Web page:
The Breaking of Liam Glass – Charles Harris

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Charles Harris is an international award-winning writer-director and a highly-respected script consultant, writing and directing for cinema, television and theatre. He is also a best-selling non-fiction author with titles including A Complete Screenwriting Course, Police Slang, and Jaws in Space. Several of his short stories have been published, with two shortlisted for awards.
Charles has a black belt in Aikido and teaches police, security personnel and the public, self-defence against street violence, including knife attacks.
He has a wife and two cats who live with him in North London and two sons who don’t.

Today as part of the LifeOfCri.me Theakston’s Crime countdown he’s writing talking to us about the inspiration for his book.

At the start of my new novel, The Breaking of Liam Glass, Jason Crowthorne, a keen young journalist, about to lose his job on a local paper, comes across a teenage footballer, stabbed and hospitalised in a coma.

Believing he’s found a way to save his career, he pitches his story to a tabloid. Unfortunately, the tabloid wants more of a celebrity hook – a hook Jason doesn’t know if he can provide. But maybe he can tweak it a little…

And so he’s led, step by step, into the dark and dangerous world of fake news.

Where does inspiration come from?

When I started Liam Glass, seven years ago, I wasn’t actually looking to write a novel, let alone a crime-satire.

At the time, there was a general election in full swing and the level of political debate was reaching a new low. Politicians repeated slogans until you wanted to tear your ears off. Newspapers either parroted the party line or were confused and ineffectual.

We didn’t yet use the phrase “fake news” but there was definitely a lot of it around.

At the same time, there was serious, real news, not least a spate of tragically fatal stabbings here in North London, almost all involving innocent young men who were in the “wrong” place.

I recalled a time I spent in Portugal, writing the screenplays for two feature films. Portugal endured the longest fascist dictatorship of any European country in the last century – forty-eight years – from 1926 to 1974.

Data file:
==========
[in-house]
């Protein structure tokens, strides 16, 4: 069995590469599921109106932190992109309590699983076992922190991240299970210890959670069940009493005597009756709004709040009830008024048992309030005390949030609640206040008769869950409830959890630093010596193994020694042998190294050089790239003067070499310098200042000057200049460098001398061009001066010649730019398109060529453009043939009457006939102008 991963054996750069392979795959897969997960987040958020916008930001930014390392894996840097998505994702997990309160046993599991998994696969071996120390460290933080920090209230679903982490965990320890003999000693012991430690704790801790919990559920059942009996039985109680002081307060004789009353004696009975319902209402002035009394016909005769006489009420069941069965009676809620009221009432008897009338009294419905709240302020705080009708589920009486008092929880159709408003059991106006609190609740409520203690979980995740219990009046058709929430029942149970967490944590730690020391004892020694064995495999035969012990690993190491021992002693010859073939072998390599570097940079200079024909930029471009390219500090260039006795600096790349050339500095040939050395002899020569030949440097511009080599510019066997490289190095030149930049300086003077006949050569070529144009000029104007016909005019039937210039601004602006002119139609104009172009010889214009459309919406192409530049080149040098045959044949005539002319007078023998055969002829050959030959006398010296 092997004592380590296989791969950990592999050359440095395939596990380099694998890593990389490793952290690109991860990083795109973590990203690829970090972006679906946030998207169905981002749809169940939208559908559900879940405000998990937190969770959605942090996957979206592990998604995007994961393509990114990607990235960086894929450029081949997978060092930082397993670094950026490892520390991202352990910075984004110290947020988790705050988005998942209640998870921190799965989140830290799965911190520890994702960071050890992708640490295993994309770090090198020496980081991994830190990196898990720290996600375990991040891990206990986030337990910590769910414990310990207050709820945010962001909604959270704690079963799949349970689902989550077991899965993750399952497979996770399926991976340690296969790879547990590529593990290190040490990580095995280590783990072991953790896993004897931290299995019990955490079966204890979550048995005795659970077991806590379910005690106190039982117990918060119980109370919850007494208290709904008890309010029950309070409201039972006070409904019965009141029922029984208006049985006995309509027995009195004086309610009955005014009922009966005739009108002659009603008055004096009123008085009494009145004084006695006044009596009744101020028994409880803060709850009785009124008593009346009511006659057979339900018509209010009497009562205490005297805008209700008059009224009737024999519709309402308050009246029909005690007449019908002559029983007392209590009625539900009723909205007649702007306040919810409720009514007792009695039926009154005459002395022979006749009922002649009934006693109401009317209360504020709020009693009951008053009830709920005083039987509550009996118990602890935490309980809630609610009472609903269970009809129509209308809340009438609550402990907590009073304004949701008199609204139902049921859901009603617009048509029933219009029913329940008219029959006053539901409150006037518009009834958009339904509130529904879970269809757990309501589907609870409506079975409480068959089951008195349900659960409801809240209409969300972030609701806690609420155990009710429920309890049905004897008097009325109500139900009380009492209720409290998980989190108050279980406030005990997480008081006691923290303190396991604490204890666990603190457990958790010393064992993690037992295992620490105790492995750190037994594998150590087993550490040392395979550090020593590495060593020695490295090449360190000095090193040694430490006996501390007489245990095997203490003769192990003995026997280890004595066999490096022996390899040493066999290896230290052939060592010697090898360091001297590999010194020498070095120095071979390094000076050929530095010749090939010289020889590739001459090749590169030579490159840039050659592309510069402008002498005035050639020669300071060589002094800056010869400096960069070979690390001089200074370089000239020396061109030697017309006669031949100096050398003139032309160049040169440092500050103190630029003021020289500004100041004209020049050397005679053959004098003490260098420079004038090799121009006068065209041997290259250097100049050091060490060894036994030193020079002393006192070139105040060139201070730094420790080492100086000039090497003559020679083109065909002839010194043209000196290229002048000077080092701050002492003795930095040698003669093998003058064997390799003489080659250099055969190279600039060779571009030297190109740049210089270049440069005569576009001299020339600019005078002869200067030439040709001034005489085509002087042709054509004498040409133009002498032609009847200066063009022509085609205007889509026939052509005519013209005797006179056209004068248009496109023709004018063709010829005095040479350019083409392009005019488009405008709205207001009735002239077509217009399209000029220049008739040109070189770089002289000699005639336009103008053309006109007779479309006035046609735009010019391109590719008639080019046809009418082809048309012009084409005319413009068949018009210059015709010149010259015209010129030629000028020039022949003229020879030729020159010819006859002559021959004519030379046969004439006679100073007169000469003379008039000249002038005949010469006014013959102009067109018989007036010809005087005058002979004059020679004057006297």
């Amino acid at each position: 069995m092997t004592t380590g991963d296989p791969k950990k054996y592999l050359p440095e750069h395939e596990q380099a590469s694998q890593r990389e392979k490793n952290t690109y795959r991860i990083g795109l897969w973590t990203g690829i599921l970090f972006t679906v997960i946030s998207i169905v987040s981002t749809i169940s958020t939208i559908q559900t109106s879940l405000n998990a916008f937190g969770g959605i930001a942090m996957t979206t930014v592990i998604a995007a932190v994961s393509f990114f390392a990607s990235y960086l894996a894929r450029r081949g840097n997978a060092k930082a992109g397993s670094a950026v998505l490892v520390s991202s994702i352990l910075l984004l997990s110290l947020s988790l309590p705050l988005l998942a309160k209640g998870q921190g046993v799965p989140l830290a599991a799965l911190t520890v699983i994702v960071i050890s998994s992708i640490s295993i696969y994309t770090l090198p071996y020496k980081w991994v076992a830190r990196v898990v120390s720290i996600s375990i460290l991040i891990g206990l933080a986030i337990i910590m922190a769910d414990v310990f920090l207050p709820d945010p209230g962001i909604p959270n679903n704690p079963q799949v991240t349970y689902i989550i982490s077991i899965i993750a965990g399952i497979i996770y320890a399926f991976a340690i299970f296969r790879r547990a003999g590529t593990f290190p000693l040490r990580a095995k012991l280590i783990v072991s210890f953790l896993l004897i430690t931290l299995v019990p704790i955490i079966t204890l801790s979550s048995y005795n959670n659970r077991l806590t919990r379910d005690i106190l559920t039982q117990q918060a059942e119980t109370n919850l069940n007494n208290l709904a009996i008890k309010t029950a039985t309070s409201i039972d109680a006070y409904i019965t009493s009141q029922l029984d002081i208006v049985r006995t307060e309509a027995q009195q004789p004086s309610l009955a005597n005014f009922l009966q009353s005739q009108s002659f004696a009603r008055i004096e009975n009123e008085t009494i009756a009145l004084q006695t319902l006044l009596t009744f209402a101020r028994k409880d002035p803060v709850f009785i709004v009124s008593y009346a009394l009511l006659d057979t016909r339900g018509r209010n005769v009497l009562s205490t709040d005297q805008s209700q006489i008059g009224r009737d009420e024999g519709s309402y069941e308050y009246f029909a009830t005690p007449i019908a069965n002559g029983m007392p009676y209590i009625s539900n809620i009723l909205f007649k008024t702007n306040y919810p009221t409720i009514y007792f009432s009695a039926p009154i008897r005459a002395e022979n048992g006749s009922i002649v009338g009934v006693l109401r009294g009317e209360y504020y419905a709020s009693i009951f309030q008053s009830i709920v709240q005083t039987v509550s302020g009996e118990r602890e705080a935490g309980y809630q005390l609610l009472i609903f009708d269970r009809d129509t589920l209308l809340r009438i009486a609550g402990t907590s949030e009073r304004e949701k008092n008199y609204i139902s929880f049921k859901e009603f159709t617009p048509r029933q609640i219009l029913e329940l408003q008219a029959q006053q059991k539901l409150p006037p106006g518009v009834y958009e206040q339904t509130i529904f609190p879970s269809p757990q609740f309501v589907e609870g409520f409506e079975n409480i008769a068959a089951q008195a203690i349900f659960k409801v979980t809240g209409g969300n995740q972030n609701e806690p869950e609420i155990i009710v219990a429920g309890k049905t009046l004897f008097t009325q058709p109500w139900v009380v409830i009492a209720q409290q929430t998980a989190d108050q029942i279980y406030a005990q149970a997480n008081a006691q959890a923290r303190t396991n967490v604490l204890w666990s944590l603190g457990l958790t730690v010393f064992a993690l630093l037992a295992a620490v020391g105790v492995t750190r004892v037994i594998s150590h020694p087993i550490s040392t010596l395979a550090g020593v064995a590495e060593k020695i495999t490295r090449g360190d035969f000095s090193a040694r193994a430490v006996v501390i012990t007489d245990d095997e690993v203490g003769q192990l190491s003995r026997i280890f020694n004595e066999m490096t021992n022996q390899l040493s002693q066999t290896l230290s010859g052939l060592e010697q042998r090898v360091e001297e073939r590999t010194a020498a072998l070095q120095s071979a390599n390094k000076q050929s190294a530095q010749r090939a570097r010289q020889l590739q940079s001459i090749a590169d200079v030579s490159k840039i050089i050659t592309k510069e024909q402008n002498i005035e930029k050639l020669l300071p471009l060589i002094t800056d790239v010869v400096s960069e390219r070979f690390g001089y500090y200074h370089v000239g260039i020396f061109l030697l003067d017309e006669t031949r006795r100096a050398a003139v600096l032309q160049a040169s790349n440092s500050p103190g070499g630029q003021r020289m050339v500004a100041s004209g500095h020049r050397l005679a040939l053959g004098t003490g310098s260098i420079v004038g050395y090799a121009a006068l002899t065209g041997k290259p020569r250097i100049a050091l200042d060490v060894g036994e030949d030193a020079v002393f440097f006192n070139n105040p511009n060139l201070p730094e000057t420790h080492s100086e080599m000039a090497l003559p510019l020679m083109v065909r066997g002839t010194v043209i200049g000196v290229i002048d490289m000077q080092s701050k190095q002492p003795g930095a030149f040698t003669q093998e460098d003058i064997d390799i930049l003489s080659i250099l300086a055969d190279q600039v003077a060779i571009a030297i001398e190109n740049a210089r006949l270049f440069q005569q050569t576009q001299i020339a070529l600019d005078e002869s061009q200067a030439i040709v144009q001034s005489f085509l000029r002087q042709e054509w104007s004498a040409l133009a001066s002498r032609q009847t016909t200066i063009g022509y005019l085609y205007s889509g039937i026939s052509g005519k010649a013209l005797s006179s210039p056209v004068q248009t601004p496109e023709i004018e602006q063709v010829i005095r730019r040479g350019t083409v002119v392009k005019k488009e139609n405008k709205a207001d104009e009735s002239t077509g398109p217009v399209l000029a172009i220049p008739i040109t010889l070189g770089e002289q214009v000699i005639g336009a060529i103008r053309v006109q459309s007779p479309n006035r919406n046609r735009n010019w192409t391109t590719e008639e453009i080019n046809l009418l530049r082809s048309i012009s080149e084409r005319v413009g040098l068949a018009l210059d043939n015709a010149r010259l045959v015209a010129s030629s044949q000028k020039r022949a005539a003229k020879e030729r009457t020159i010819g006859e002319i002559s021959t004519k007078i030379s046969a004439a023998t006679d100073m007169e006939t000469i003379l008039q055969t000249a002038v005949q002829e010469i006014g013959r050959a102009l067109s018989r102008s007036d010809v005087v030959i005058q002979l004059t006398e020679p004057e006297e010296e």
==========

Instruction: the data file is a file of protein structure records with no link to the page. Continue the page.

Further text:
But one of the most important causes of the collapse of democracy in the first place was the fact that nobody could rely on the newspapers to tell them the truth.

The next piece of the jigsaw, unexpectedly, turned out to be a short story I’d written many years before. It told of a teenage boy who was attacked and left in a coma and the effect on his single mother, who contrived more and more desperate plans to get him to wake up. The story, ‘Cash Card’, was short-listed for an award, but I hadn’t thought about it since.

But I needed one more piece to make the novel work – and that fell into place when my comatose teenager was joined by a young local journalist, stuck in his job and desperate to work on Fleet Street, whatever it took.

Into my young, frustrated journalist, who was to become Jason Crowthorne, I poured my own conflicted feelings and frustrations – as writer, certainly, but also as a reader of news.

I’ve always admired British tabloid newspapers, even as I’ve watched their actions with deep suspicion.

It’s easy to hate their easy cynicism and looseness with the truth, but there’s also something attractive about the red-tops’ energy and audacity. On a good day, a tabloid can mount a vibrant campaign to improve public life in a way that the broadsheets simply can’t match.

Near the end of my novel, two otherwise cynical editors on my fictional tabloid (The Post) reminisce about the great campaigns of the past – “obesity and body image, postcode health, MPs for sale, rip-off trains, graduates who couldn’t spell.” They have much to be proud of.

I spent some days at the Daily Mirror researching Liam Glass in their massive open-plan newsroom, and was struck by the sight of enormous blow-up front-pages around the walls, each commemorating a memorable headline. Often these were major campaigns.

Of course, not everything that the tabloids have done has been so admirable – from phone hacking to bribery to doorstepping the innocent.

On the one hand, Jason is a figure of satire – ready to sell his soul, if only he can find a Fleet Street editor to buy. On the other hand, Jason is truly horrified by this apparently unstoppable flow of knife crimes and wants to do something about it.

And if in the process it helps his career, what’s the problem?

Jason’s problem is that he suspects that Liam may well have a celebrity connection, secretly fathered by a major premiership footballer. But he can’t prove it. How far will he go, how much is he prepared to trick, cheat and finagle to get that front page?

I had to write the novel to find out. And as I wrote, part of me was shocked at what he turned out to be capable of doing. Yet part of me loved his breath-taking effrontery, his naive yet beguiling way of crashing through walls that I would have never dared do.

I found myself wanting him to succeed, somehow to overcome each new disaster, despite all the darker, more corrupt, people around him.

When I first spoke to my (then) agent about Liam Glass and how topical it seemed, he warned me that novels don’t chase topicality. However, it seems that some themes stay topical, and will probably remain so for much longer.

And now today, seven years later, we have another fractious election, with probably yet another to come, with newspapers content to peddle fake news and knife crime on the rise. How things change!